What should I do? Though all dogs are at risk, dogs that are social, go to areas where dogs mix together, should consider vaccination for Canine Influenza and updating Bordetella, Adenovirus-2, and ParaInfluenza protection (a tri-valent intranasal vaccine). “Social” means boarding, day care, grooming, training classes, competition, dog parks and dog walks to name a few common mixing points.
American Animal Hospital has been a leader in vaccine safety. We were many years ahead of other local clinics to move to the AAHA / AVMA recommended 3 year schedule for canine Distemper and feline Distemper group protocols. We are vaccinating our own dogs for both Canine Influenza and the trivalent “Kennel Cough” organisms because as pet health care workers our own pets may also be at risk.
We are setting up expedited visits and pricing to help our clients get this same protection. We are a preventative health-oriented practice and we’re here to help you. Watch for our FAQs being updated almost daily at this time.
Check out www.doginfluenza.com
–from Dr Pat, and your dedicated pet health care team at American Animal Hospital of Neenah
Dr. Carla Edwards outlines the top potential holiday hazards to be aware of and avoid during your holiday celebrations – to protect your dogs and cats and ensure everyone has a wonderful holiday!
Dr. Carla highlights main things to be aware of during the holidays – extra food being out that cats and dogs can get into that is toxic, such as poultry carcasses and bones, fatty or spicy foods, dough, chocolates, onions, onion powder, alcoholic beverages, or coffee beans and grounds; plants such as lilies, pointsettias, mistletoe, and holly; and hazards associated with Christmas trees such as tinsel, ornaments, needles and water and presents such as ribbons and bows.
Watch the video on our YouTube Channel here
You’ve heard it many times…it’s important to brush your cat’s teeth. But how many of us actually do this? It’s not an easy thing. However, it is very important, to ensure that your cat does not develop gum disease or tooth decay.
Dr. Pat Mahoney offers some easy tips on getting your cat used to the idea of having his or her mouth handled and teeth brushed. There are products that help you to effectively clean your cat’s teeth and he shows how to begin using them in this video.
Watch the video “How to Begin Brushing Your Cat’s Teeth” on our YouTube Channel here
By easing into the adjustment to having your cat’s teeth brushed, and then committing to doing it on a regular basis, you will be rewarded with a healthier cat who will live a longer, happier life~
Often part of our 4th of July celebrations, fireworks can be terrifying and possibly painful for many of our dogs and cats.
Our pets have much more sensitive hearing as a survival advantage. The sharp concussion of a fireworks explosion may actually hurt them. They will often run and hide and tremble in response to the noise alone.
In addition, dogs and cats instinctively avoid smoke and fire. The gunpowder smell of expended firecrackers can trigger intense escape responses. This can lead to pets running away – in fact, the 4th of July is the number one day that pets get lost.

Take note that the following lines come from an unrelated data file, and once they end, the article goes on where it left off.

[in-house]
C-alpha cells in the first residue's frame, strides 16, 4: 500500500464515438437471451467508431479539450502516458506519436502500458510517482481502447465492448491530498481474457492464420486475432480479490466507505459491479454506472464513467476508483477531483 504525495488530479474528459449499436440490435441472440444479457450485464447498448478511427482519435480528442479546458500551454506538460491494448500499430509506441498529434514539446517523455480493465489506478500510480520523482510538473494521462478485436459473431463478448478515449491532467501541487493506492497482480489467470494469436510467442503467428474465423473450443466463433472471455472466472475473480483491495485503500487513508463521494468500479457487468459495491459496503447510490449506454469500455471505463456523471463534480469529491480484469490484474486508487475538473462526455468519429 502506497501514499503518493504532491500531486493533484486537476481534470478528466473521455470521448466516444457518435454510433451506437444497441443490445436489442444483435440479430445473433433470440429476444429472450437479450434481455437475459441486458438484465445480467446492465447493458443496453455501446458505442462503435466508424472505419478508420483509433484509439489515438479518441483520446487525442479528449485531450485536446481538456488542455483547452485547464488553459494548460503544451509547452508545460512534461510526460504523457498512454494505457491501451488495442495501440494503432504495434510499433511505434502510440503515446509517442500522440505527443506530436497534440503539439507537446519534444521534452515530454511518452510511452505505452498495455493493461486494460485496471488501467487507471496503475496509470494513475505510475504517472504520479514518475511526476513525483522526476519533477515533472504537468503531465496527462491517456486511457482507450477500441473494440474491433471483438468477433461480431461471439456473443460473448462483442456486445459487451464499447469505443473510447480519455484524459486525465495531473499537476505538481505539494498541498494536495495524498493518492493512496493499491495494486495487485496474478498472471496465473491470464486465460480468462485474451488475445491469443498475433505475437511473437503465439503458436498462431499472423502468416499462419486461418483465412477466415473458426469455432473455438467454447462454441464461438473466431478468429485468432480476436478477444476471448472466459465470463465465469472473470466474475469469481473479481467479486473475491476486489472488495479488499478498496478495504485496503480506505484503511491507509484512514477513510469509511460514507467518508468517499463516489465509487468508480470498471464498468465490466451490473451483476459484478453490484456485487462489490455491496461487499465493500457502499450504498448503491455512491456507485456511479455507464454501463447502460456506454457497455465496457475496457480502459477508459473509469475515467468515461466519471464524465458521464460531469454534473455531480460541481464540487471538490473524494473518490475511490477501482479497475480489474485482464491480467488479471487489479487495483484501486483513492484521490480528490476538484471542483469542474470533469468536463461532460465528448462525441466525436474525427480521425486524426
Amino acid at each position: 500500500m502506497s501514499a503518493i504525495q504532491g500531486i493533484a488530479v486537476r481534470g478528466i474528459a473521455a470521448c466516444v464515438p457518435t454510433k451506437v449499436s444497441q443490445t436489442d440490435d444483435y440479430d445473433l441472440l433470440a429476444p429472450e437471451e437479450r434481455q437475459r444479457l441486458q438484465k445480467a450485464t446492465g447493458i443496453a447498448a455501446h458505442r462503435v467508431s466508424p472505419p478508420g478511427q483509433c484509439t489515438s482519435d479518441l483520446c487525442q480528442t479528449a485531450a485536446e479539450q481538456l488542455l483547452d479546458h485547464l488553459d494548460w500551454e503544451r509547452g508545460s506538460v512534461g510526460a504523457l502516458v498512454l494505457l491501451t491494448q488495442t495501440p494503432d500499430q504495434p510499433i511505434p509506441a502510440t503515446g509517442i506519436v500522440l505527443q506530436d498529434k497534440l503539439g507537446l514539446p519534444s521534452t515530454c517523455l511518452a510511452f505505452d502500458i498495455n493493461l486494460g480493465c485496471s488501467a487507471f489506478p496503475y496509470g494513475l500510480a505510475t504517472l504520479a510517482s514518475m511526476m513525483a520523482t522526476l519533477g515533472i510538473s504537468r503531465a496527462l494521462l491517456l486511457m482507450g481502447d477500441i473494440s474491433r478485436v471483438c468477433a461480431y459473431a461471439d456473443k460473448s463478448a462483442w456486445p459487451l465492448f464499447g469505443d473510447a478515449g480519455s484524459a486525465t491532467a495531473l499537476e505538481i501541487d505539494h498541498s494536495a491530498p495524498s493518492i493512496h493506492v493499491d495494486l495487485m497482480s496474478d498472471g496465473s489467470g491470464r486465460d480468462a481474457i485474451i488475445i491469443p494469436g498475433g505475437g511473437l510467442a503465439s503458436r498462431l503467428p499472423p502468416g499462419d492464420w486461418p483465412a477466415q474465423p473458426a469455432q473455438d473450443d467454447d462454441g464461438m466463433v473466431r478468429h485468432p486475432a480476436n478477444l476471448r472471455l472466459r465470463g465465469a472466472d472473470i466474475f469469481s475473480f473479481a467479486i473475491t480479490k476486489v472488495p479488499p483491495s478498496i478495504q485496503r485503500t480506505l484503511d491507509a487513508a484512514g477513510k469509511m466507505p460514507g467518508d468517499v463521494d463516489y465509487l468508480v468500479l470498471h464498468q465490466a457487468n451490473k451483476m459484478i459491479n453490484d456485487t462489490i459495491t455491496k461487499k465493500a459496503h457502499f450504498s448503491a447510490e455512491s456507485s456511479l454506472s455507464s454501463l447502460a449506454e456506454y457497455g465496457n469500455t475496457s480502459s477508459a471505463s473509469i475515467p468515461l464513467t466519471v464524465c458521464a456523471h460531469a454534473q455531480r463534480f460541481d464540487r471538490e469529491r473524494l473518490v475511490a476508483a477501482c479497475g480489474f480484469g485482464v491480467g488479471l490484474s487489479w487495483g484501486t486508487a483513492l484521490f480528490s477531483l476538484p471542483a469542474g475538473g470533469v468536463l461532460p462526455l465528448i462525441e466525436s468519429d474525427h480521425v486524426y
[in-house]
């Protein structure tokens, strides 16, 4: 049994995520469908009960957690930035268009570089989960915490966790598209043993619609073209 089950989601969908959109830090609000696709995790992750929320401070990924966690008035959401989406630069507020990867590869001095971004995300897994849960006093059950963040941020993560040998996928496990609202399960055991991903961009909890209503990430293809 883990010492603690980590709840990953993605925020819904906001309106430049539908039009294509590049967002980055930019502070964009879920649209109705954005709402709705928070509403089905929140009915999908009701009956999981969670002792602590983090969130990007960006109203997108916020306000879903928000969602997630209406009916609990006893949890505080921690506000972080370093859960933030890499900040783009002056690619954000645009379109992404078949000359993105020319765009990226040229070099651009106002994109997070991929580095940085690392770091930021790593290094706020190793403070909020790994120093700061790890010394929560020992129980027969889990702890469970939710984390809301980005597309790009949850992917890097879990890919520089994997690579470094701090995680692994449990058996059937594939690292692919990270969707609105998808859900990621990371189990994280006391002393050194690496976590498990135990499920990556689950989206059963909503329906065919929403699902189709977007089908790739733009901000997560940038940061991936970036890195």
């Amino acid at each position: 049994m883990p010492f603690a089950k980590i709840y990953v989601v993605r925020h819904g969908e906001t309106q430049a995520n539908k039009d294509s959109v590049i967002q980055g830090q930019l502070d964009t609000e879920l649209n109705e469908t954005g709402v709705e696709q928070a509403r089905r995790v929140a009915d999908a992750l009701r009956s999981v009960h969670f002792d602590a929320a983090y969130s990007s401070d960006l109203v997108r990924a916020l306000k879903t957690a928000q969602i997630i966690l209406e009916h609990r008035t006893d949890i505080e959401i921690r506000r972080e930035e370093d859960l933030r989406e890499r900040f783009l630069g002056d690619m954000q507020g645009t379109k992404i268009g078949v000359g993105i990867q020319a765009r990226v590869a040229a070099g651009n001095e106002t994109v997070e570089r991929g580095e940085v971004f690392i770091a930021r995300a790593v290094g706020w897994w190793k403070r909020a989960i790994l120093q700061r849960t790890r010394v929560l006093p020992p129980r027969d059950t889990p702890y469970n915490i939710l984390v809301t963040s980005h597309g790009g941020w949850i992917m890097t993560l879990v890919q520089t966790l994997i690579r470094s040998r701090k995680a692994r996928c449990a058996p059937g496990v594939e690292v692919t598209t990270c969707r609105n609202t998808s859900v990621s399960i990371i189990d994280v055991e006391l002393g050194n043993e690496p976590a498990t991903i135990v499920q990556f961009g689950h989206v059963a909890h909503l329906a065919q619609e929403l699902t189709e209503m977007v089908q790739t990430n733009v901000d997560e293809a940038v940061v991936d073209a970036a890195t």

The bottom line: our 4th of July is just not fun for many pets!
What to do? Avoidance is #1 here. Don’t take your dogs to the fireworks show. Also don’t personally be the one firing off loud firecrackers near pet dogs or cats. When possible, keep the pets in the most sound-dampened room as you have during fireworks events. Turn on the TV or classical music.
Composure Pro is a nutrient product that can really help many patients. And the Thundershirt anxiety wrap is often very helpful. Both of these products use natural pathways to help reduce anxiety. See our Thunderstorm blog for a bit more information about these.
Medications may become part of the strategy to help some patients through this season. Rarely is the sedation side effect of Benadryl useful for these intense phobias. Alprazolam is the generic Xanax brand name. It truly is an anti-anxiety medication. Though this Rx makes the most medical sense, it just doesn’t help some dogs. Ace Promazine is a sedative and the old time prescription for this use. Many clients report that “Ace” works better for their pet. Some DVMs use both alprazolam and Ace together for some challenging cases.
Fireworks and thunderstorm fear is very real for many dogs and cats. Avoid the fireworks as much as you can. Prepare ahead for these events and try out Composure Pro or a Thundershirt BEFORE they are needed. Work with your veterinarian and help our furry companions through these frightening times.
We are excited to announce that we are now open every second and fourth Saturday of each month, from 7:30am to noon!
You can now schedule examinations for your cats and dogs during these weekend hours and receive vaccinations; advice on pet behavior, nutrition and exercise; treatment and medication plans; diagnostics; and other veterinary care as needed.
Appointments can be made by calling the clinic at 920-725-8522 during open hours, Mon/Tues/Thurs/Fri 7:30am-5:30pm, Wednesdays 7:30am-7:00pm, and every second and fourth Saturday 7:30am-noon. Pet owners may also make an appointment for their pet by e-mailing firstname.lastname@example.org.
In addition to offering Saturday hours, we offer cats-only hours and home-based veterinary services, all to provide more convenience for local pet owners.
Offering extended service hours is another way the caring staff at American Animal Hospital brings the latest technologies and products to the local community that will help their pets live fuller, happier lives.
We look forward to seeing you and serving you soon!
Anal glands are not something pet owners want to talk or think about, but they are something they need to know about.